Hi there,

I am trying to import an osm planet file in .pbf format into PostGIS and it appears to have just stopped after about 5 days of running. I've read through quite a few of the posts in this forum and not found an answer that seems to explain what has happened. As far as I understand it I should get some information about how long it has taken once it has finished but the last thing it shows me is:

'Processing: Node<1929394k 225.9k/s> Way<186904k 1.37k/s> Relation<477740 9.65/s>'

I've checked the event logs and I can't see anything that says I've run out of memory or space and when I look in PostgreSQL there is only one table called spatial_ref_sys. I also read somewhere that PostgreSQL has to run indexing and what not, so I'm not sure if that is what is happening at the moment.

My server set up is thus:

  • Windows Server 2008 R2 - 64bit
  • 2.00Ghz Dual Core
  • 24 GB RAM
  • 350GB HDD

The command I used to set osm2pgsql running was:

osm2pgsql -S "C:/Program Files/cygwin-package/default.style" -U postgres -d maps C:/Users/jordane/Desktop/Maps/planet-130614.osm.pbf -W --port 5432 --host localhost -s --flat-nodes flat-nodes.bin

Can anyone tell me what happened and how to fix it or is it still running in the background?

UPDATE: So, I figured I may as well run it again and see what happens, in case a process had stopped last time and so killed it. I got exactly the same issue happen again and it stopped at exactly the same point. I was keeping an eye on how much space I had available as it was running and it didn't come anywhere close to filling my disk. It finished overnight so I can't say how much space it was taking up when it stopped but I got no warnings to say it ran out of space. I have however noticed that the used space on my disk has gone down by about 40-50GB since it stopped running, so I can only assume that it has hit a problem and cleaned up the partially converted data.

Am I missing something obvious here? Is there a load of data that it has dumped somewhere other than PostgreSQL? I would really appreciate some pointers as I am all out of ideas bar downloading a new planet file and just trying it again.

Thanks

asked 11 Apr '16, 12:54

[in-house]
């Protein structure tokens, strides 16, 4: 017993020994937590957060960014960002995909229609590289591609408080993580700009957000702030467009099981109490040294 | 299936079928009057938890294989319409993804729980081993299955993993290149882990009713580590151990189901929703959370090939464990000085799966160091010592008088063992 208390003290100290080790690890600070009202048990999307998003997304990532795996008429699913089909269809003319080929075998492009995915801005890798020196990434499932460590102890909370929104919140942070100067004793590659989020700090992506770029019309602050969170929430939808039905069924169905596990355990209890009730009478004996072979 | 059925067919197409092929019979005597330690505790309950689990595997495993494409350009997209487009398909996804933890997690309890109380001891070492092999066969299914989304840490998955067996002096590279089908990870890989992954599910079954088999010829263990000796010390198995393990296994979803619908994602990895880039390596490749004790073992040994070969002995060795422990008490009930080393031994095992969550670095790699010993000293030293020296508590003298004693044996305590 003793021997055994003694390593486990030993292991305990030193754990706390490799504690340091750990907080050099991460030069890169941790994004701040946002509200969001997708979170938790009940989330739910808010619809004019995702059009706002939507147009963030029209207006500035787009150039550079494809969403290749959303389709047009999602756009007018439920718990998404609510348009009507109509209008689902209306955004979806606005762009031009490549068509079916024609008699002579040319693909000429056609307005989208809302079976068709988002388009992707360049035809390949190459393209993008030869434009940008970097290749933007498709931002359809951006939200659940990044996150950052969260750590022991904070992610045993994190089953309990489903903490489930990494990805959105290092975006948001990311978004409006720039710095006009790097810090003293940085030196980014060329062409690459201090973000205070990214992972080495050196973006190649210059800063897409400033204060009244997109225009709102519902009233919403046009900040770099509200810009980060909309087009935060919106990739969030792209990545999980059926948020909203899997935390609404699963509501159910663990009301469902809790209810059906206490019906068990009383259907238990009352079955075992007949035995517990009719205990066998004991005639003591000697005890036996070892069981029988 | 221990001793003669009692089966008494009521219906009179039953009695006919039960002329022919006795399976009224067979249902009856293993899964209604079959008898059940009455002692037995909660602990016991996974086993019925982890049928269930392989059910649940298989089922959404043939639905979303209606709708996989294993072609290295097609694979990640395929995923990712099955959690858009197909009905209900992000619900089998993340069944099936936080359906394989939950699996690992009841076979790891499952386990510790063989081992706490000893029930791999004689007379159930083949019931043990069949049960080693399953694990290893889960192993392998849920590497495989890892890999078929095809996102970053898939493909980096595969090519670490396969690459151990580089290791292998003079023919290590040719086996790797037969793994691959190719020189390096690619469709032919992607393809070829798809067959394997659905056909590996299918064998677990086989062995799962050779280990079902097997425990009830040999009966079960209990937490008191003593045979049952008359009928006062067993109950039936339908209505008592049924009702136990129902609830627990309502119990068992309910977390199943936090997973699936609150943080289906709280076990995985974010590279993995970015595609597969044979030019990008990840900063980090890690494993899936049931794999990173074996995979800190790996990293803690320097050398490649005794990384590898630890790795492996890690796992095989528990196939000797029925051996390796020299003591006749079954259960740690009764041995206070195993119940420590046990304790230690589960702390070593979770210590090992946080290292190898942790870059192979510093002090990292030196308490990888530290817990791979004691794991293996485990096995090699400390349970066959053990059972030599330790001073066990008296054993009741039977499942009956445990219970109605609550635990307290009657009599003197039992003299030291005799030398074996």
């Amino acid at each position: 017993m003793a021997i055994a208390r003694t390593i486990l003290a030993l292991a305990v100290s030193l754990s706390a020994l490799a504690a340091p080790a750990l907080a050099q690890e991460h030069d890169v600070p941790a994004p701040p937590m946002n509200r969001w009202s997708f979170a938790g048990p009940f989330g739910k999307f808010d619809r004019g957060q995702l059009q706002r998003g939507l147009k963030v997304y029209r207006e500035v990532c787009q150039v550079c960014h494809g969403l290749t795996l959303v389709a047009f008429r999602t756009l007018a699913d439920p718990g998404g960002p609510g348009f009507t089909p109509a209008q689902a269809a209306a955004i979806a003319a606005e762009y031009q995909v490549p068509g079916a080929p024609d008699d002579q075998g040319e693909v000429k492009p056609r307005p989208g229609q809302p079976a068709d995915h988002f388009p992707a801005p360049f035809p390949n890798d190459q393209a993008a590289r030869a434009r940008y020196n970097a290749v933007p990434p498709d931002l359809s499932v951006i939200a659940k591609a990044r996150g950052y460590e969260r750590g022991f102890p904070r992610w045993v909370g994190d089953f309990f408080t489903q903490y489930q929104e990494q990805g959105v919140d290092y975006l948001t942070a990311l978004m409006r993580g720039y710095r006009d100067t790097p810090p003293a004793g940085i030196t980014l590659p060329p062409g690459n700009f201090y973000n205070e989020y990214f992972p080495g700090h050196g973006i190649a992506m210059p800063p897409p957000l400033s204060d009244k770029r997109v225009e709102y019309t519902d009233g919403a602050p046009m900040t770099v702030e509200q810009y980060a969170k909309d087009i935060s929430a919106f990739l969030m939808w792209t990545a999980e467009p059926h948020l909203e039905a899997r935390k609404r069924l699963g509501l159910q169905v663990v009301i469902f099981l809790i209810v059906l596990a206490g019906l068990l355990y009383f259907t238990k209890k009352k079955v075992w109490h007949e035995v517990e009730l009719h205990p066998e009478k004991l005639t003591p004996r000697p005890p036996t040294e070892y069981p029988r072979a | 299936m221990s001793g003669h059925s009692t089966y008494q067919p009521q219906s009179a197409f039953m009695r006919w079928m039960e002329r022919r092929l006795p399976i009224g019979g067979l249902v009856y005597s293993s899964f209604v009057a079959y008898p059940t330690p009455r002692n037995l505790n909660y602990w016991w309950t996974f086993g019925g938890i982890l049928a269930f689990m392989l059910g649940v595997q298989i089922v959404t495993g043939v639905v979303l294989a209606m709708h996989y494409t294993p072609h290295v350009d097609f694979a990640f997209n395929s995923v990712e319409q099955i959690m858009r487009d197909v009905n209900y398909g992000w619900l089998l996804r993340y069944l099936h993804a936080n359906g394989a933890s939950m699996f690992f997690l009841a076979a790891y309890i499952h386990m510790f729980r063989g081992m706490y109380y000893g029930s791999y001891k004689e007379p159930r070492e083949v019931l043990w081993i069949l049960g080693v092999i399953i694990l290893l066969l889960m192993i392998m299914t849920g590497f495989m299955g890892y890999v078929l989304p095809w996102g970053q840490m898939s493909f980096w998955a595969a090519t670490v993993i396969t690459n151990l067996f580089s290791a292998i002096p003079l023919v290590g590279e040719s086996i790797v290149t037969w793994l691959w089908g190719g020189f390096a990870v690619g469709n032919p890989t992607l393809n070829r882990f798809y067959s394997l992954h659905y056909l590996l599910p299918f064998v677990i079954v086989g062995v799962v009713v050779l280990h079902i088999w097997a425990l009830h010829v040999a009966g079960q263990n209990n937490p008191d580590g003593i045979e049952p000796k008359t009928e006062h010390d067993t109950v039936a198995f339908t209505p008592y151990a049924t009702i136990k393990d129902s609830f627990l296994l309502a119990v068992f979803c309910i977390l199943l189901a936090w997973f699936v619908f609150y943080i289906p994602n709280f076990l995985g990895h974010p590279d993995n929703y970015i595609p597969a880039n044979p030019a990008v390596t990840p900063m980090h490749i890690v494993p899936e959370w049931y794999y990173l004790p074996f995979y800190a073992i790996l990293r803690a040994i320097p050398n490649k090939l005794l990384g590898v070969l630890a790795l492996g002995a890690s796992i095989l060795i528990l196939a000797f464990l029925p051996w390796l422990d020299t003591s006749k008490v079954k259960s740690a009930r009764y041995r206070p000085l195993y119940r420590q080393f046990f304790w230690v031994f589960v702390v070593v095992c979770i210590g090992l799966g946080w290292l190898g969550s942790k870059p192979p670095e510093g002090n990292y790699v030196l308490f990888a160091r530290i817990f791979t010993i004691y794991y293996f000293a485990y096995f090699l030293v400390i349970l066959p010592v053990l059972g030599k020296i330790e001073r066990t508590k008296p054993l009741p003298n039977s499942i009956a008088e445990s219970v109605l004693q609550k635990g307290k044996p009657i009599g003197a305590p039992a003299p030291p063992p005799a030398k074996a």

Elea%20J's gravatar image

Elea J
26224
accept rate: 0%

edited 15 Apr '16, 09:38


I think that it's fair to say that there are far fewer people using osm2pgsql on Windows than on e.g. Linux - that's probably why you didn't get any answers here.

There has been some Windows activity at https://github.com/openstreetmap/osm2pgsql/issues?utf8=%E2%9C%93&q=is%3Aissue+is%3Aopen+windows (your question there is at the top of the list).

My first thought is "are you running out of memory?". Have you tried a much smaller data extract (a city or very small country)?

My second is "what do you want to do with the data afterwards"? Your question at https://help.openstreetmap.org/questions/49457/ways-of-loading-a-planet-file-into-a-gui-and-exporting-tiles-from-it suggests that you want to generate tiles. I'm unaware of a well-documented software stack that will do this on Windows.

My suggestions are:

  1. Use Ubuntu Linux 14.04 LTS as the base OS, and follow https://switch2osm.org/serving-tiles/manually-building-a-tile-server-14-04/
  2. Initially use a very small data extract, not a full planet.
  3. When you're happy that you can generate tiles successfully, consider changing to larger data extracts or to a different platform, but bear in mind that for Windows you may need to write something that doesn't exist currently (even if it's only documentation).
permanent link

answered 27 Apr '16, 14:14

SomeoneElse's gravatar image

SomeoneElse ♦
27.8k61291652
accept rate: 15%

Thanks I'll try those. Could I really be running out memory with 24GB of RAM? I kept an eye on it (during the days) and I only ever used about 10-15% of the available RAM.

(27 Apr '16, 14:21) Elea J

Depending on where you got osm2pgsql from, I wouldn't assume that it could address all 24Gb of RAM on Windows.

(27 Apr '16, 14:29) SomeoneElse ♦
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question asked: 11 Apr '16, 12:54

question was seen: 1,652 times

last updated: 27 Apr '16, 14:29

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